The boys are back in town. Actually, they're in several European towns this time--Amsterdam, Rome, the shores of Lake Como--all because nasty Vegas entrepreneur Terry Benedict (Andy Garcia), the man from whom they stole $160 million in "Ocean's Eleven," has tracked them down and is demanding full repayment, with interest. Or else. So the team, with George Clooney and Brad Pitt leading the way, has very little time to pull off several very lucrative heists. In "Ocean's Twelve," however, nothing goes according to plan, and Danny Ocean's gang has more to worry about than Benedict. The glam Europol investigator Isabel Lahiri (Catherine Zeta-Jones) is hot on their trail, and a rival thief, the highly competitive "Night Fox" (Vincent Cassel), wants to beat them at their own game.

It was the characters that made the first movie such a debonair delight. Unfortunately, there's so much going on in Steven Soderbergh's sequel--George Nolfi's screenplay seems like three slightly different movies competing for dominance--that everyone gets short shrift. (Blink and you've missed Bernie Mac.) "Ocean's Twelve" is busier, messier and thinner than its predecessor, and while it looks like the cast is having a blast and a half, the studied hipness can get so pleased with itself it borders on the smug.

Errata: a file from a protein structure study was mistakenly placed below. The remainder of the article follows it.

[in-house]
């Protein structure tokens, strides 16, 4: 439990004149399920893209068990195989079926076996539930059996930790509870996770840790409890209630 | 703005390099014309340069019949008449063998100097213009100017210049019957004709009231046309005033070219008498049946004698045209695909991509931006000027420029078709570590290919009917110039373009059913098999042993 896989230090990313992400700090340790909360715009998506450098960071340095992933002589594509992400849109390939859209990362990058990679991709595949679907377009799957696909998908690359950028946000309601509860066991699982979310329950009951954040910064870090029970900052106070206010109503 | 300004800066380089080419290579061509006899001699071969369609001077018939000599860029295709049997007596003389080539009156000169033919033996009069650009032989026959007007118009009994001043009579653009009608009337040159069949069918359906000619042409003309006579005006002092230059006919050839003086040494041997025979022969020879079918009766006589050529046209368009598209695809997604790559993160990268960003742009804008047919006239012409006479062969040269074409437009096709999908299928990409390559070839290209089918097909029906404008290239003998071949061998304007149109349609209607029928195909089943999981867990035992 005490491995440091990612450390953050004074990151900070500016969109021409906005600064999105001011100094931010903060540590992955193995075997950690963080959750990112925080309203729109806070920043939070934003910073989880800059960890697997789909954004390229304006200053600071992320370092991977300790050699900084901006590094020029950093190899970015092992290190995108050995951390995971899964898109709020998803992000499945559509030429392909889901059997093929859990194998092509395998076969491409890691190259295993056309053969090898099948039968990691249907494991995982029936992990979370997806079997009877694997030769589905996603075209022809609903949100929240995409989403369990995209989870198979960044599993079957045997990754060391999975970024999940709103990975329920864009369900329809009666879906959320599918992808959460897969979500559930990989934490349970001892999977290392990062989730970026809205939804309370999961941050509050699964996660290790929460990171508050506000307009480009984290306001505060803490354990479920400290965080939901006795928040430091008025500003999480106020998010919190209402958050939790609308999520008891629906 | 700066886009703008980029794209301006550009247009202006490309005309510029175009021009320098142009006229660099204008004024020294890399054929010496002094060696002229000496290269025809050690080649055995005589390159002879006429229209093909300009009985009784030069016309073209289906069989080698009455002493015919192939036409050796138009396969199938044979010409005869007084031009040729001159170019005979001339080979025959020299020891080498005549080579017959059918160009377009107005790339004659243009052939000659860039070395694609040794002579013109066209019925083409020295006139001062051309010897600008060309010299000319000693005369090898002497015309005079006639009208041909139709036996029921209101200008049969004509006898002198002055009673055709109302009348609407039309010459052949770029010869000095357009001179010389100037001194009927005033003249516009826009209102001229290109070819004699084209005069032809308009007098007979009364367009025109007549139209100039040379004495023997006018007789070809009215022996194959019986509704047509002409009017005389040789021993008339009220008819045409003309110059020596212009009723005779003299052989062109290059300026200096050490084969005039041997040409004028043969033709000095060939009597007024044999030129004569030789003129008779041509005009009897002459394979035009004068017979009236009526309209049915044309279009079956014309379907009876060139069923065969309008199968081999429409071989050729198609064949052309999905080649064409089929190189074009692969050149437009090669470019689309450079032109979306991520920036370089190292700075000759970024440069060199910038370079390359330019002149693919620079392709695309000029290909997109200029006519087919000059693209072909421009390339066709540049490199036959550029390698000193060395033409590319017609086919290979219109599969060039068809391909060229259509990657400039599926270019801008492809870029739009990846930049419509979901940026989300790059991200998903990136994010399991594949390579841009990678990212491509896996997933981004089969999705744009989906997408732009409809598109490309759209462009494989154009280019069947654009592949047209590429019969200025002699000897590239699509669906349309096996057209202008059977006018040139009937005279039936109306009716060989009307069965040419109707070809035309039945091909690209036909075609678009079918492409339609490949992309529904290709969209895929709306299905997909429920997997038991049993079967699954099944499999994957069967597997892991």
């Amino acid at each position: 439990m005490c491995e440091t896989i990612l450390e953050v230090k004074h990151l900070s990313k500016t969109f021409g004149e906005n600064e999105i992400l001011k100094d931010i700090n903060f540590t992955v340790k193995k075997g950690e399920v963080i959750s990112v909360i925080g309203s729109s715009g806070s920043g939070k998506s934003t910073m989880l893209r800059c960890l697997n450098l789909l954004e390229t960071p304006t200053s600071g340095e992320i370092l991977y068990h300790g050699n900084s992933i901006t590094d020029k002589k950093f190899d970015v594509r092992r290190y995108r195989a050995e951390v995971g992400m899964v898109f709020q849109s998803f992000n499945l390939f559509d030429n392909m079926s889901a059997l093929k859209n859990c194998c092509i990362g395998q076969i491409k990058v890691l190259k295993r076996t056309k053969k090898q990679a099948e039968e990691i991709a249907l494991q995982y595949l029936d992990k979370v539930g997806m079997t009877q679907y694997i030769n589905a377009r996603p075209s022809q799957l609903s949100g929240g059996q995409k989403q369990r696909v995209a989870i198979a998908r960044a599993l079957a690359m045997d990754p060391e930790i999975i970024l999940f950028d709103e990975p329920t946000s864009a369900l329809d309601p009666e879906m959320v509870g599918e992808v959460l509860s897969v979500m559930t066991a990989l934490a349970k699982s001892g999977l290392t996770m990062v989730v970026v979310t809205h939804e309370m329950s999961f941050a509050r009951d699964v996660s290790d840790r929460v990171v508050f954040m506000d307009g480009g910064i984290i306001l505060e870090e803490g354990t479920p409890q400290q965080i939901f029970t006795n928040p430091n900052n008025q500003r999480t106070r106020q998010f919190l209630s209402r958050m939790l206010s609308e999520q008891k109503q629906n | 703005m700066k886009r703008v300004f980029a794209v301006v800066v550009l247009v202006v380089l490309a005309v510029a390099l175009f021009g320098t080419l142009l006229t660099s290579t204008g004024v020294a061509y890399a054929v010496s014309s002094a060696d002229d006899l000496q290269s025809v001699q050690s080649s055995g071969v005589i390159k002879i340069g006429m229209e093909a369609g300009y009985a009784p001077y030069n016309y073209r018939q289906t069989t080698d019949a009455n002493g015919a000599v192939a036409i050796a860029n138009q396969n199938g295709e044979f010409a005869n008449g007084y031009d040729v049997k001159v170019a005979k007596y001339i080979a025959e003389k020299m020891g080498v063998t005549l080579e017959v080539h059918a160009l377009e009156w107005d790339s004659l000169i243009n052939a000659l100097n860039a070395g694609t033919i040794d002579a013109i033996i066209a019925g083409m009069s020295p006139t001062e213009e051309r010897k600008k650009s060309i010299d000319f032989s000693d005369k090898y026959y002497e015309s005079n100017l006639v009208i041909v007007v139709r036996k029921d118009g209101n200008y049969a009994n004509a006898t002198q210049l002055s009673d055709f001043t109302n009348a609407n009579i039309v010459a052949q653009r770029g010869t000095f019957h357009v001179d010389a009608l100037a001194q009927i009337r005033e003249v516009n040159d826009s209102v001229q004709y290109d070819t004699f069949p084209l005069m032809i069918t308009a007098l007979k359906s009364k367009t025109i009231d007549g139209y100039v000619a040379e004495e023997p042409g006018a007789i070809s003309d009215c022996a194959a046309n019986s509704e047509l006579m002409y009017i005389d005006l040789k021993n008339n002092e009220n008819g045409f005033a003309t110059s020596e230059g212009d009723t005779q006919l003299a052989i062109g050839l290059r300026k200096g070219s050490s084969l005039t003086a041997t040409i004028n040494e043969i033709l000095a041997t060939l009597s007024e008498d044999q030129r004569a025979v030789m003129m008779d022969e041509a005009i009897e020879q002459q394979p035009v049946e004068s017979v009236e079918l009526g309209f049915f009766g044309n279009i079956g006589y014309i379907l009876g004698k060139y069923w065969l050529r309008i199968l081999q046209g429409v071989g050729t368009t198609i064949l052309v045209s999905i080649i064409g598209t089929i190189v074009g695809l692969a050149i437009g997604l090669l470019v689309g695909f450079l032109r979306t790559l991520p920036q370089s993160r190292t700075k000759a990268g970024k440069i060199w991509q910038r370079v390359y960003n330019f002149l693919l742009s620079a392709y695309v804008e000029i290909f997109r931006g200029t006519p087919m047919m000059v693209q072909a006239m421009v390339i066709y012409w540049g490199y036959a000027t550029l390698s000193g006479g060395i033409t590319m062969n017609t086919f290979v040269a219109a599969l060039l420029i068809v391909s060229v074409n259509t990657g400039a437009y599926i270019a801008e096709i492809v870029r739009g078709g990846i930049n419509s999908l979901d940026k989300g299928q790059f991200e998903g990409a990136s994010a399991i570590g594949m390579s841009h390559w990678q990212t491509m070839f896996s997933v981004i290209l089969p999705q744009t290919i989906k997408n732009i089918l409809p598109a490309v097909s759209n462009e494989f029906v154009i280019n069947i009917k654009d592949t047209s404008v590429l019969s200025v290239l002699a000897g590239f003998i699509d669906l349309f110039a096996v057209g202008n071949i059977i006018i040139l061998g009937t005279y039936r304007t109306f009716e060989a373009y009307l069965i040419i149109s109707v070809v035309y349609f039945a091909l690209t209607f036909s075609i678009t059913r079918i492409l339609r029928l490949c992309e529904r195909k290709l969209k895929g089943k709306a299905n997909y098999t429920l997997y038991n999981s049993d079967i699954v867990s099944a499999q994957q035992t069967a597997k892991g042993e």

Which is not to say there isn't fun to be had. Matt Damon, earnest and befuddled, is particularly amusing playing off Pitt, Clooney and Robbie Coltrane in a scene in which everyone speaks in indecipherable riddles (it's like an outtake from Soderbergh's verbally experimental "Schizopolis"). You'll relish every moment with Elliott Gould and Carl Reiner, though there aren't enough of them. A playful Pitt seems happy to be out of his toga and back in sharkskin, while Clooney, who presides as genial host, is so relaxed it's as if he's padding through the movie in PJs and slippers. Julia Roberts gets to make fun of herself (to explain more would spoil the joke); it's amusing, but only adds to the movie's self-consciousness. This sequel is best enjoyed if you don't take the plot too seriously--and why should you, when the filmmakers obviously don't? If "Eleven" was baccarat for high rollers, "Twelve" is low-stakes poker.

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